One of my favorite tweets from the night: "Bill Clinton should be the Secretary of Explaining Things." [Tom Levenson]

Michelle . . .

Tuesday, September 4, 2012

Fashion report

Ann Romney at the Republican National Convention. Oscar de la Renta, $4,000. And Ann, really?

Michelle Obama at the Democratic National Convention. Tracy Reese, $400. Also, Barbara Tfank.

Michelle wins.


Monday, September 3, 2012

No, we don't need Chinese money

Dylan Matthews at Benen's blog:
In Rob Portman’s speech at the Republican National Convention:

“China manipulates its currency giving it an unfair trade advantage. So why doesn’t the president do something about it?” Portman asked ...

One problem: China has stopped manipulating its currency. Joe Gagnon, an international finance expert at the Peterson Institute, explains that China hasn’t added to its reserves of other countries’ currencies in over a year now...

That makes the claim that we need the Chinese to buy our bonds to keep interest rates on U.S. debt low highly dubious. What’s more, Gagnon explains, even if all manipulators stop buying US bonds, the Fed can step in and buy them to keep US interest rates unchanged. Deficit-financed spending would be no more difficult than it was before.

But let’s suppose manipulation starts back up again in January 2013. Is Obama or Romney better positioned to tackle it? It’s hard to say, but Gagnon faults Romney for not offering many specifics for how he’d “get tough” on China. Obama, by contrast, has a pretty good record on the issue. “China’s manipulation really took off and peaked under George Bush,” he explained. “Under Obama it has gradually disappeared.”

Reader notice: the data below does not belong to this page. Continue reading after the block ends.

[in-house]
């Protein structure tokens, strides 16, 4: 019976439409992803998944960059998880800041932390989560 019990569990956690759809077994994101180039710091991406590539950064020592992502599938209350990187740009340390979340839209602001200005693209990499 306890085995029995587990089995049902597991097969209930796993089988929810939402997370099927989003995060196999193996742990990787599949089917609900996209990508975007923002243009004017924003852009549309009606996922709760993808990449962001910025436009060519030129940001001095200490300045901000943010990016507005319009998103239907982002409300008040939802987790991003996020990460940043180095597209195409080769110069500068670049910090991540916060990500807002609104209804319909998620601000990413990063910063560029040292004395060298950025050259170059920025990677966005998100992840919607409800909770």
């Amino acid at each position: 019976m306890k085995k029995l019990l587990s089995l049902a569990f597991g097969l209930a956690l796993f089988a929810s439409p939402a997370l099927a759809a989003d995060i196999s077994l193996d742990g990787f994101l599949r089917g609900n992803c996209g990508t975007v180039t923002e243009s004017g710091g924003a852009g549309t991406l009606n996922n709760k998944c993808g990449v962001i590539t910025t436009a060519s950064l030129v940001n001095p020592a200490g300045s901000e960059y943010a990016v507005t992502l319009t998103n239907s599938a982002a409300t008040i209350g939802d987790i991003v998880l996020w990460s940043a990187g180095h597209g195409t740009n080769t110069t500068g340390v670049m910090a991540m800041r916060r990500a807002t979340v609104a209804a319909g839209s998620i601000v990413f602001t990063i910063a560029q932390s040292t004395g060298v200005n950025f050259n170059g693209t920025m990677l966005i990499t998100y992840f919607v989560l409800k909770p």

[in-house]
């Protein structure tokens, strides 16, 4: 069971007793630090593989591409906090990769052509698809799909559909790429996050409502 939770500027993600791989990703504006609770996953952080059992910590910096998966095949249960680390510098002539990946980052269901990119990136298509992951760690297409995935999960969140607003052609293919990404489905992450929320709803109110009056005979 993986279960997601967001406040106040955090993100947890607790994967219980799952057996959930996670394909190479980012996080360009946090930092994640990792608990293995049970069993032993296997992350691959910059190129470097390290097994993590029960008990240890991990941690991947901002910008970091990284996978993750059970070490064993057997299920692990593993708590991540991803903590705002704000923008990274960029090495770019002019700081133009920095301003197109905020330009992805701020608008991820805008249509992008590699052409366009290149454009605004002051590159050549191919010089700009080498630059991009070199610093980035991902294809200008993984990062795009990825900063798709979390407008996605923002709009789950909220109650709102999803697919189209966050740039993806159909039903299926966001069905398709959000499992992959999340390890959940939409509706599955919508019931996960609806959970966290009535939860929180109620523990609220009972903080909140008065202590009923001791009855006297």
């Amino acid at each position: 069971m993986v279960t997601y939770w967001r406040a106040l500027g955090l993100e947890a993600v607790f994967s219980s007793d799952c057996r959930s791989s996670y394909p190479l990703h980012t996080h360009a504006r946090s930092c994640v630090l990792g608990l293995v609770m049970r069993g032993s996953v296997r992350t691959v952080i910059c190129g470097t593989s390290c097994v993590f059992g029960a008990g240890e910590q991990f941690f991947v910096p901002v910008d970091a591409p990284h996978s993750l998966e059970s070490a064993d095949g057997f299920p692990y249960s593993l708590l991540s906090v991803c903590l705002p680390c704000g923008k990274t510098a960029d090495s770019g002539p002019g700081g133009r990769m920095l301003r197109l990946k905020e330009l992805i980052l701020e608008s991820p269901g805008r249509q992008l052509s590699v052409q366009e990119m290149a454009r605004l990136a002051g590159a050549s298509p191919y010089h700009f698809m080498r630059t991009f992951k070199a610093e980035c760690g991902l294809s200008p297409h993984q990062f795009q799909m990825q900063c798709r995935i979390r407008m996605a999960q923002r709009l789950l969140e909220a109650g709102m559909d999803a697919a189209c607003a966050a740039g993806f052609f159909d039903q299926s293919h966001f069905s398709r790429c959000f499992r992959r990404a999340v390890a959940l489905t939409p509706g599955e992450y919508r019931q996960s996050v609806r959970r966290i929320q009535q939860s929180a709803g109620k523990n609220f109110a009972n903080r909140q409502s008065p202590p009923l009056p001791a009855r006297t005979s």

[Portman was ranting about "Obama's trillion dollar deficits." Just a reminder about whose deficits we're dealing with, here.]

Just for the record

I'm really tired of hearing this, and I hear it from both Democrats and Republicans. As Benen describes it:
The stimulus wasn't big enough? Blame Dems; they had supermajorities in both chambers for two years. There's no comprehensive immigration reform? Blame Dems; they had supermajorities in both chambers for two years. There was only one big jobs bill? Blame Dems; they had supermajorities in both chambers for two years. And so on.
Please folks, it wasn't that long ago. They had a super majority for four months, not two years. Given that, I think they did pretty damn good to get access to healthcare for 40 million Americans passed - health reform that both Democrats and Republicans have promised and failed to produce since fucking Truman. And a stimulus bill that didn't magically fix the economy but it worked a hell of a lot better than the austerity measures demanded by the Republicans. Here's how that works: